Over the course of the last week the Invisible Children non-profit organization released a video on Youtube, Kony2012, that went absolutely viral. If you haven’t heard of it by now, I’m genuinely surprised. #StopKony and #MakeKonyFamous have constantly been trending on Twitter and the video has been making frequent appearances on my Facebook newsfeed ever since its release. The goal of the video is to raise awareness about Joseph Kony and his involvement in the Lords Resistance Army (LRA) in Uganda. Since the mid-1980’s they have been abducting children from families and training them to be soldiers in their military. So why the fuss all of a sudden? I’m still a little unsure.
There are a few different ways to approach the Kony 2012 campaign. You can look at it as a positive way to raise awareness of an important social issue. Despite the fact that this has been going on for decades, many people had never heard of Kony before and through the Invisible Children’s video they have been exposed to a serious problem. The video evoked such a overwhelming positive response from audiences, reaching some 80 million views thus far.
It’s important to acknowledge the role of social media and networking in this spread of information. Through the use of sites like Twitter and Facebook, the campaign becomes easily accessible to the youth when raising awareness is as easy as clicking the “Share” button. Click. You’ve shared the link. You’ve tweeted the appropriate empowering message. You’ve bought the $10 Stop Kony Bracelet AND the $30 Kony 2012 Action Kit. There. You’ve done your civic duty to bring about awareness concerning a significant world issue. But therein lies a much deeper problem.
There’s this idea of collective action that allows individuals it possible to bring about social change by simply liking a status or sharing a video. Yes, it facilitates the spread of “knowledge” but what type and quality of knowledge is actually being spread? The video was successful in raising awareness, but if you look closer and do your research you’ll find there is much misinformation surrounding the entire campaign. Joshua Keating addresses some facts about Uganda and Kony that have been overlooked. For one, Joseph Kony and the LRA have been out of Uganda for some 6 years now. Keating goes on to say, “Additionally, the LRA (thankfully!) does not have 30,000 mindless child soldiers. This grim figure, cited by Invisible Children in the film (and by others) refers to the total number of kids abducted by the LRA over nearly 30 years.” They shaped the video to appeal to emotions and by capitalizing on numbers like these it has managed to do just that, as well as created a sort of hysteria. To some, this Kony 2012 video is simply a marketing ploy and a way to raise funds for the NGO (hence the bracelets and kits). It wouldn’t be the first time that the Invisible Children organization has faced critique concerning its financial spending and priorities. To others, Kony 2012 is the perfect depiction of the power of social media-based activism.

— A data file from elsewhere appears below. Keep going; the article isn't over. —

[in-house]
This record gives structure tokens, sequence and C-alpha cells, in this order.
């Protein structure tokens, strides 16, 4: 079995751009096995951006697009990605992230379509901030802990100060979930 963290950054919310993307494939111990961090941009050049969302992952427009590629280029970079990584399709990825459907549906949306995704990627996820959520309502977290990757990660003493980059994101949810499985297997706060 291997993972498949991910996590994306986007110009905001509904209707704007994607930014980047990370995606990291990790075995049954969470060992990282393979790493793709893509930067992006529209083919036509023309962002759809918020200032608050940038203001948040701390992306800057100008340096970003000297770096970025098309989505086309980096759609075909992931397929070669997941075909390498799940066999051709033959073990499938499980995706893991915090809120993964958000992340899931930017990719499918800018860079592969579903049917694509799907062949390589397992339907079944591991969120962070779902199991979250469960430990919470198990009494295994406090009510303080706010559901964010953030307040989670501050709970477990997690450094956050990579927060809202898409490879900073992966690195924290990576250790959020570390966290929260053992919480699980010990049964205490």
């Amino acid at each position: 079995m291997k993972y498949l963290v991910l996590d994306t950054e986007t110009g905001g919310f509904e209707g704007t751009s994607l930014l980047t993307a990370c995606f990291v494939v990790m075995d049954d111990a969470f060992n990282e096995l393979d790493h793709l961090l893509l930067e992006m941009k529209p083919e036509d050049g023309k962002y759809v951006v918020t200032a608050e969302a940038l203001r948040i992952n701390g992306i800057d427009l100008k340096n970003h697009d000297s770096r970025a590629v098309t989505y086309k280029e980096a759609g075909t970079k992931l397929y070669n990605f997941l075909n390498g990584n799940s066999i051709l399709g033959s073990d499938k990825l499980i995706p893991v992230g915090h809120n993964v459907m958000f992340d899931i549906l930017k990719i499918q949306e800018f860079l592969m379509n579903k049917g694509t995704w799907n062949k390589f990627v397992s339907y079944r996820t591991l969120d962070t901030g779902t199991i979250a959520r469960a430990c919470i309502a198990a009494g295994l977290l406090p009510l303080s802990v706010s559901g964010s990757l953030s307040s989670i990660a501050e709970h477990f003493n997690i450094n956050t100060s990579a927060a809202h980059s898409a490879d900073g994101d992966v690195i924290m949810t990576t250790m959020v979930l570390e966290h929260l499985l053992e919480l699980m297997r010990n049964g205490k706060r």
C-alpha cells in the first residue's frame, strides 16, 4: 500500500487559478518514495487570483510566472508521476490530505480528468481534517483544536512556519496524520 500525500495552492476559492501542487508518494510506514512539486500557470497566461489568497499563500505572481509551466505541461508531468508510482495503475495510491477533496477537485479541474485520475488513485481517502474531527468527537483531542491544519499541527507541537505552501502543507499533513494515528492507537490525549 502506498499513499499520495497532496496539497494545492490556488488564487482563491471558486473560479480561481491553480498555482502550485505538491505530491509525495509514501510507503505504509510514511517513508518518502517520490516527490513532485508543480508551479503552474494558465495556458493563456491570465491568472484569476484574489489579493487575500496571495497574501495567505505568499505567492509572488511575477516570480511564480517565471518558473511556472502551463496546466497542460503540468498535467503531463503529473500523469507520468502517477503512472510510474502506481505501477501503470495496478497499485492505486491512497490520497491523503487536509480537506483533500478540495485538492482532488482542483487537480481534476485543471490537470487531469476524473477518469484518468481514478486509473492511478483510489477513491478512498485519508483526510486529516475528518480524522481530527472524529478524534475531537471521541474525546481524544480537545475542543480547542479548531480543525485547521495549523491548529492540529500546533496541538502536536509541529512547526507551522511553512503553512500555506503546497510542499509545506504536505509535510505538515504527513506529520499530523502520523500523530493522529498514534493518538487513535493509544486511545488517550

An anthropology professor of mine found the emergence of this campaign extraordinarily interesting, considering its being in existence for the past 15 years. When considering responses to the video, he found the Kony 2012 memes to be most interesting in understanding this phenomenon and the world’s perception of it.
It shows that we are able to be subjective and challenge the claims laid down by the video. Yet the memes (although serving comical purposes) also demonstrate various levels of ethnocentrism, racism, and technological superiority. For those that lack this ability to question motives, etc., the ability to separate fact from fiction would be nonexistent. The danger in this is that people can simply accept this unconditionally as the “truth” of the situation, unaware of the other variables that may contribute to the problem.
Personally, I remain on the fence about the campaign. I think it is fantastic that it was so successful in spreading a message and sharing information with the masses. But is it truly good if the information spread is misleading or potentially untrue? The video infected the population with a need to “do good” and collectively take part in a social movement. But how much can you truly do from behind a computer screen?
Other interesting blogs concerning Kony 2012:
- Elliot Ross http://africasacountry.com/2012/03/07/phony-2012-risible-children/ –
- Alan Greenblatt http://www.npr.org/2012/03/09/148305533/how-teenagers-learned-to-hate-joseph-kony